4. Images on social media are often edited.

You won’t find many teenagers and young adults these days who don’t use social media. Between fitness obsessed models, filter-obsessed instagramers and bloggers with picture perfect lives – a day spent scrolling through social media can very easily result in body insecurities. But a lot of what people forget is that much of what they are seeing is normal people like themselves, striving to be ‘popular ‘online to validate themselves, manipulating photos and captions to give the impression that they are happy, so they can gain followers and be ‘idolised’. In any case, another women’s beauty is not the absence of your own. We shouldn’t constantly be comparing ourselves to someone else or someone else’s idea of what beauty should be every time we look at our phones or at all for that matter. There is no amount of concealer, foundation, colour palette or photoshopping that will make you love yourself. Embrace your beauty and make yourself feel loved by owning who you are.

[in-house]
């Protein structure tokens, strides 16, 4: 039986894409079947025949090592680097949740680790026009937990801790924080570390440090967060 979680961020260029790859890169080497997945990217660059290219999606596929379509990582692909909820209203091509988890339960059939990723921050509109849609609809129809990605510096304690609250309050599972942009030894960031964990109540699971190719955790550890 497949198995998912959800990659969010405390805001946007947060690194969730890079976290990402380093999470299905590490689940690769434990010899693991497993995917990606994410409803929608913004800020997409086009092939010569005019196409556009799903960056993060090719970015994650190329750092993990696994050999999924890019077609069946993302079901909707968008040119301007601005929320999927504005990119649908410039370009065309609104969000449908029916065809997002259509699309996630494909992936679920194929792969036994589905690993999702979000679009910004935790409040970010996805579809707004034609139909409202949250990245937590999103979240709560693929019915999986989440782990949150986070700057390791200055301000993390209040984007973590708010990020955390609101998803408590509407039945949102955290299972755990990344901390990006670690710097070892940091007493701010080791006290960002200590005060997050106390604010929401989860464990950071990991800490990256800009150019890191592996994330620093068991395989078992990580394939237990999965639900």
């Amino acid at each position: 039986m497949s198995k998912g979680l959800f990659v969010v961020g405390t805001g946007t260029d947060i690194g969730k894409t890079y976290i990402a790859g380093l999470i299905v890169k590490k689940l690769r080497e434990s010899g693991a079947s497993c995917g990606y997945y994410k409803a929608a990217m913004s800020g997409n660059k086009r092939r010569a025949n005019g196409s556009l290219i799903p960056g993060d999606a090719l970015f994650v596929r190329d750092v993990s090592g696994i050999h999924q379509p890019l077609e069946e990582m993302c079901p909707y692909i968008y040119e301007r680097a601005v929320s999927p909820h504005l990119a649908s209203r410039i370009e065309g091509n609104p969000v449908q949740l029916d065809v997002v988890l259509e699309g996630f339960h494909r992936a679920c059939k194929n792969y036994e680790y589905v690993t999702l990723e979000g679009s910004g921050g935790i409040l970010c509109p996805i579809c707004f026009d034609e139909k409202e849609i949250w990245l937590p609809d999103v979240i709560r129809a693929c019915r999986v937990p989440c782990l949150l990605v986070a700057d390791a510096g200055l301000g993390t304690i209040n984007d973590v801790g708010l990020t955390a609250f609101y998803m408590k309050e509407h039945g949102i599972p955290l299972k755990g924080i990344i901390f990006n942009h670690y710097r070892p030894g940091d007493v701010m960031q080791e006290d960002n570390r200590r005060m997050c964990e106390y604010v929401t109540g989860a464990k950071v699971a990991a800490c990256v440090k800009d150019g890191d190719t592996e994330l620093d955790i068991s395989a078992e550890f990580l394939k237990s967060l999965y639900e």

5. Stay clear from sunbeds and always wear a broad-spectrum SPF on your face.

It is never too early to begin protecting your precious skin from harmful UV rays. To put it all into perspective, the effects of sunlight are thought to contribute to a whopping 80 to 90 percent of the visible signs associated with ageing. That means fine lines, wrinkles, lack of collagen and pigmentation. As well as this, skin cancer is one of the most common cancers in the world and is on the increase. Protecting yourself from the sun’s harmful rays is absolutely essential for lowering your risk to the disease.